Media reports warned of a giant mosquito poised to invade Florida in the summer of 2013. This mosquito, known as a “gallinipper” or Psorophora ciliata, is a large species of mosquito which flourishes after floods and rainy seasons, and is native to much of the Eastern U.S.
Gallinippers gained media attention in Florida after Tropical Storm Debby back in 2012. In March 2013 – after a rainy season and mild winter – experts warned that this summer could see an even larger influx of the giant mosquito. Some Florida counties began spraying near storm drains and swamp lands in preparation for their arrival.
Gallinippers are not a new species, as the Psorophora ciliata was identified by Johan Christian Fabricius in 1794. The informal name “gallinipper” was coined by writer David Flanery back in 1897, with the following description:
…it was the bite of the fierce gallinipper of the swamps, which stings through a flannel shirt, or the little zebra-legged thing-the shyest, slyest, meanest and most venomous of them all-which invades the heart of the city, away from the foliage, the common haunts of the other varieties.
Anthony Pelaez of Tampa’s Museum of Science told Fox Orlando, “It’s about 20 times bigger than the sort of typical, Florida mosquito that you find. And it’s mean, and it goes after people, and it bites, and it hurts.”
Female Gallinippers lay their eggs in moist areas that are likely to flood. These eggs can lay dormant for years until the flood waters arrive. After a heavy rainy season and a mild winter, this summer is expected to see an influx of gallinippers in Florida.
Gallinippers don’t typically carry serious diseases and primarily feed on mammals such as livestock and people, but have also been known to attack fish. Standard disease-bearing mosquitoes also feed on birds.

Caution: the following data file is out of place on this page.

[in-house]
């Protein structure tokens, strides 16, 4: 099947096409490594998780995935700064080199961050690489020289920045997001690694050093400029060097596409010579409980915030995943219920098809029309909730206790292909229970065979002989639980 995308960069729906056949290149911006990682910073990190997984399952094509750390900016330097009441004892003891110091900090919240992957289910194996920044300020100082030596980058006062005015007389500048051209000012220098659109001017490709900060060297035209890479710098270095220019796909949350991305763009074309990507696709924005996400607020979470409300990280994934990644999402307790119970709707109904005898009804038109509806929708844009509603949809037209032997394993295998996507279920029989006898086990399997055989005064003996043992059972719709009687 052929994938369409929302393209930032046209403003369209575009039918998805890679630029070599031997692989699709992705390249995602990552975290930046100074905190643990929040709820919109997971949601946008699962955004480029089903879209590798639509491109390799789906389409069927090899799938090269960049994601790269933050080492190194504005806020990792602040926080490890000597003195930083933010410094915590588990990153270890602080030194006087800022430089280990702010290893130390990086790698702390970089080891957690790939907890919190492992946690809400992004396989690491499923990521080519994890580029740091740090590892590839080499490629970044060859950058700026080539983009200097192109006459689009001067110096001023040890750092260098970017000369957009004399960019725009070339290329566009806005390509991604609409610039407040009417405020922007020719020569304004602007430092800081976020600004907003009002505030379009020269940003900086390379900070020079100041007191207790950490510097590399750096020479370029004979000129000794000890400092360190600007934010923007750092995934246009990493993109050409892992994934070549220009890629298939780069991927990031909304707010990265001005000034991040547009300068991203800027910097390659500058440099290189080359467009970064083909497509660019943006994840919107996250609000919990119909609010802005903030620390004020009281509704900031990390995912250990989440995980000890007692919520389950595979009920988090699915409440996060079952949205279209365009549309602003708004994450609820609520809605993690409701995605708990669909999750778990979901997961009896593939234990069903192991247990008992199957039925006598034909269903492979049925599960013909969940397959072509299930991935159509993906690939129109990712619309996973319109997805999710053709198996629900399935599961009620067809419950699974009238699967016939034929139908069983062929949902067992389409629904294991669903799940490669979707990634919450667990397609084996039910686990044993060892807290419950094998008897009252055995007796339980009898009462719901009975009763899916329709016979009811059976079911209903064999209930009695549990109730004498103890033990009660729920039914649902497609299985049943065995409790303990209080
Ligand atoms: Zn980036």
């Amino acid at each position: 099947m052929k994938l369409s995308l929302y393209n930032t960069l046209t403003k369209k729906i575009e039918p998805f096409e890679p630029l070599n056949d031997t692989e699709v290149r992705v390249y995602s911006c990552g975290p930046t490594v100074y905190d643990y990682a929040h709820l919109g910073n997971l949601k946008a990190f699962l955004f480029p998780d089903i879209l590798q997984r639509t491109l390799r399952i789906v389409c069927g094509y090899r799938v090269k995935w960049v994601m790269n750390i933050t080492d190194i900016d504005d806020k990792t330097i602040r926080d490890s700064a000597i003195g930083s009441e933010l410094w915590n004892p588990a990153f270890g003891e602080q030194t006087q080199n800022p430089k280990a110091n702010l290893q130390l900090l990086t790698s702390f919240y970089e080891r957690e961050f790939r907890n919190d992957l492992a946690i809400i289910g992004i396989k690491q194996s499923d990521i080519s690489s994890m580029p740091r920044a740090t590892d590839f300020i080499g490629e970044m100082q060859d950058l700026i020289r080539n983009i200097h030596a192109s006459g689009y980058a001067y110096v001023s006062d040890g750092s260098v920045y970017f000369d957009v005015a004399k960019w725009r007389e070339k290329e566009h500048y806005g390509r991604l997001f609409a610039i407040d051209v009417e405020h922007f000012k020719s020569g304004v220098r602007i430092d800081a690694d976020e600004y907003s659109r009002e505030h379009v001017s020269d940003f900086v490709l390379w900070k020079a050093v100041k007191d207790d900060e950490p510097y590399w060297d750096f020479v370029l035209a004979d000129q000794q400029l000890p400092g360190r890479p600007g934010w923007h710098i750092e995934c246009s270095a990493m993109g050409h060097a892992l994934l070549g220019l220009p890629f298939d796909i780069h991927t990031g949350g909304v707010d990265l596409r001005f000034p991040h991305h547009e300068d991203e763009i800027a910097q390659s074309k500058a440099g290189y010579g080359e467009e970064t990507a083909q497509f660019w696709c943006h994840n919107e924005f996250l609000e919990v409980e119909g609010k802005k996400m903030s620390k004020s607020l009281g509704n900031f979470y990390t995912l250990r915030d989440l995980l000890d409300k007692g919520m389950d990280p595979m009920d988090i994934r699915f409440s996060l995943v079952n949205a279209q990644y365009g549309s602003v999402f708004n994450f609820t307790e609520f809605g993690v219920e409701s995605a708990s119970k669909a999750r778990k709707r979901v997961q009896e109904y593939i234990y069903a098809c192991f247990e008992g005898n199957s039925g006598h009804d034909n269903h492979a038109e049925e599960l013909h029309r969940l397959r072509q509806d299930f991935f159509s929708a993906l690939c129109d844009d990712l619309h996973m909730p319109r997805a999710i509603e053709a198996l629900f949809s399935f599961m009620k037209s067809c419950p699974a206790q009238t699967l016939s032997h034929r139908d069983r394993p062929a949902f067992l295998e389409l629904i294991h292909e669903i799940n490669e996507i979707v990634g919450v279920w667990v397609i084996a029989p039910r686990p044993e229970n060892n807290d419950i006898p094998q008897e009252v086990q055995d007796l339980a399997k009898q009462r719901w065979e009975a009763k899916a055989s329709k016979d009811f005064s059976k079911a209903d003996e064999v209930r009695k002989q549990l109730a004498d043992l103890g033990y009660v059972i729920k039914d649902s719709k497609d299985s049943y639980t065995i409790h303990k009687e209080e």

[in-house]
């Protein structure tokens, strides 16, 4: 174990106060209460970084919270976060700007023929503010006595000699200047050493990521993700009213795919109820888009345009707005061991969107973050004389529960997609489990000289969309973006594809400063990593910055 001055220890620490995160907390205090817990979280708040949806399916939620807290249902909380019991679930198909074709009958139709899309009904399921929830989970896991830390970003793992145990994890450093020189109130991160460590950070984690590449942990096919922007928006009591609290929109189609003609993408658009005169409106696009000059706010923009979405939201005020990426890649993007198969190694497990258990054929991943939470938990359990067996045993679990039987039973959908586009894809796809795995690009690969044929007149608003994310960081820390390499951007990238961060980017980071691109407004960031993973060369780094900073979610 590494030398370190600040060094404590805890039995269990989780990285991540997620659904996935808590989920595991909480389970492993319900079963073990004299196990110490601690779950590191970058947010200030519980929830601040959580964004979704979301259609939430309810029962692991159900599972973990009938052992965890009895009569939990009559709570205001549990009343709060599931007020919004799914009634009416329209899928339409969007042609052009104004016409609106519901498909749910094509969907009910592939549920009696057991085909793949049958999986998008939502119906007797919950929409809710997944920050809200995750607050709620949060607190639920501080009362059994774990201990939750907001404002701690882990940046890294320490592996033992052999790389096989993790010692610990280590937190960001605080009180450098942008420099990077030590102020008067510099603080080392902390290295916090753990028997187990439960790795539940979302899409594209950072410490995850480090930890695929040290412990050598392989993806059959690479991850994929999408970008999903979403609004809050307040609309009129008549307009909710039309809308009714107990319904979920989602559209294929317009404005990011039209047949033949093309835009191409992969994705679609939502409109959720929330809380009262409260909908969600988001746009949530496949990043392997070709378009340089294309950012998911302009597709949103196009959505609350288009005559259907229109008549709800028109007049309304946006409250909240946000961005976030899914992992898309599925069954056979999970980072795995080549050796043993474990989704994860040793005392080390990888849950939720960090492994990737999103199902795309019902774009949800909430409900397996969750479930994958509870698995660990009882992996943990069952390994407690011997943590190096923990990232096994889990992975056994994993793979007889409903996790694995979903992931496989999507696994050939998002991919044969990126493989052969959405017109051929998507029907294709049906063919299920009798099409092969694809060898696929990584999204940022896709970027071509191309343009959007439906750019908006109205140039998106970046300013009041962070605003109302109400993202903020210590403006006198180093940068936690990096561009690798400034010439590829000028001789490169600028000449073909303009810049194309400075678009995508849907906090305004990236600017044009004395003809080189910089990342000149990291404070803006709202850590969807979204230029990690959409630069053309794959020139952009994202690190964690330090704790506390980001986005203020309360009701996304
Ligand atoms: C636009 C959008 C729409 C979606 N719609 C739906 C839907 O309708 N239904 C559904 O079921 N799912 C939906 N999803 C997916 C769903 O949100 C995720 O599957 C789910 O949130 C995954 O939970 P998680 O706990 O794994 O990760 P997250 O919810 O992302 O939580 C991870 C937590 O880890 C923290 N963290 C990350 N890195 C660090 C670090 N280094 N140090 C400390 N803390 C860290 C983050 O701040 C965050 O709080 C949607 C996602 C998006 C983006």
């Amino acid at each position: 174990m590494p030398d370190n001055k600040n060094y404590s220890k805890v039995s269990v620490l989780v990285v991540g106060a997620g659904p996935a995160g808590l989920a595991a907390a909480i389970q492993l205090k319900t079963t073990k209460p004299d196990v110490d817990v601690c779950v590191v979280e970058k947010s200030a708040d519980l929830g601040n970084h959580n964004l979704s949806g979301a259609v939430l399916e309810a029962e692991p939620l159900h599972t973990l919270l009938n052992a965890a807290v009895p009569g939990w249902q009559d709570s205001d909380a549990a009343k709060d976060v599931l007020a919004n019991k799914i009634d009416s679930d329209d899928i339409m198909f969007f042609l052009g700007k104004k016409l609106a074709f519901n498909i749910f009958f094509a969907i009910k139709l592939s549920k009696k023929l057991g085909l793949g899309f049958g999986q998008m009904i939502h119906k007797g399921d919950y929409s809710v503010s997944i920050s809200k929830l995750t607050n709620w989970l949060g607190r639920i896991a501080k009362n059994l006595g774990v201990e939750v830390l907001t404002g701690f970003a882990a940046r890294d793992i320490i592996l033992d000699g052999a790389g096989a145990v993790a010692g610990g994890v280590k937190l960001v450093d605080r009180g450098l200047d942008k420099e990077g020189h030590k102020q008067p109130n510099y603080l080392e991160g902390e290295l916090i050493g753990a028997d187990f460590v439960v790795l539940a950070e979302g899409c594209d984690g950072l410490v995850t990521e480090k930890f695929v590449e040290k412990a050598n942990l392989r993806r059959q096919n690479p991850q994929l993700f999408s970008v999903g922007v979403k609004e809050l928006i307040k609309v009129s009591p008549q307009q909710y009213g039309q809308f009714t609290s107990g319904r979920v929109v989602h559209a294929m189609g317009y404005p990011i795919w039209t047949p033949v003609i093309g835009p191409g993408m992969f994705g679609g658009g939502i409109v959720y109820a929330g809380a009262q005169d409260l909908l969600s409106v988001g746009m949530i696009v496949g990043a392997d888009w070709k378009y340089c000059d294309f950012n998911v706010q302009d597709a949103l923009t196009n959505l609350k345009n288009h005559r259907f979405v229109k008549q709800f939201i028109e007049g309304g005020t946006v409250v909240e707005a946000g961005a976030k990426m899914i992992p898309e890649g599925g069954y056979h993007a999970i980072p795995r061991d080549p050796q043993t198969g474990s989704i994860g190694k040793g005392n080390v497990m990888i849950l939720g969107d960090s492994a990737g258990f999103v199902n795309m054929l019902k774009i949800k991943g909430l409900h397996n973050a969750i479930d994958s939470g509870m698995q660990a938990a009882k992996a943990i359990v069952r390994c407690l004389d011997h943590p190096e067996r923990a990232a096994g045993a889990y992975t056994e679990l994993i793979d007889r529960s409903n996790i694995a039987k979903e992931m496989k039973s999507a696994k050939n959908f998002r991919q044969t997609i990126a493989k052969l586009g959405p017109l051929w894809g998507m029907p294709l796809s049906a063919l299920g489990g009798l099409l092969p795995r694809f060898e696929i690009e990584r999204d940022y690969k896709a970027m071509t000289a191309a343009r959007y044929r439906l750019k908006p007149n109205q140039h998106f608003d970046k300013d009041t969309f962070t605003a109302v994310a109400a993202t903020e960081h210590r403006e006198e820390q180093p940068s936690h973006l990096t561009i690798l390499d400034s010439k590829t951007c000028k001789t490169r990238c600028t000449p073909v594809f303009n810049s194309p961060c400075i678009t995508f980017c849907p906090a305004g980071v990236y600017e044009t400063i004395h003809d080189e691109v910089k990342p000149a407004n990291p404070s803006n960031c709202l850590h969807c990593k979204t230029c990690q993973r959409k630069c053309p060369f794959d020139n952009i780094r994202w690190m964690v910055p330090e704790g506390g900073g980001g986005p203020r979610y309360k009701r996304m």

Unlike regular mosquitoes, which are crepuscular – meaning they feed at dawn or dusk – gallinippers also bite during the daytime. They’re known to be aggressive and can even bite through clothing. Due to their massive size, repellent may not be as effective as it is on their smaller counterparts. The bite of a gallinipper has been compared to being poked with a knife.
These giants prefer inland areas, as they are not strong flyers and don’t maneuver as well in breezy coastal areas.
The larvae of gallinippers feed on other insects, including other mosquito larvae, so their flourish in 2013 may have a small impact on the regular mosquito population. Years ago it was suggested that gallinipper larvae could be used as a control agent against disease-bearing mosquitoes, but their aggressive nature was not deemed a worthy trade-off.
In response to the expected gallinipper influx, residents are encouraged to cover up and wear repellent with DEET.
- Gallinippers! Monster mosquitoes poised to strike Florida (Marc Lallanilla, Science on NBC News: March 9, 2013)
- Monster mosquitoes 20 TIMES the size of a normal bug invade central Florida after heavy rains (Daily Mail: June 9, 2013)
- A mosquito Psorophora ciliata (Fabricius) (Insecta: Diptera: Culicidae) (Ragasa & Kaufman: University of Florida, Gainesville)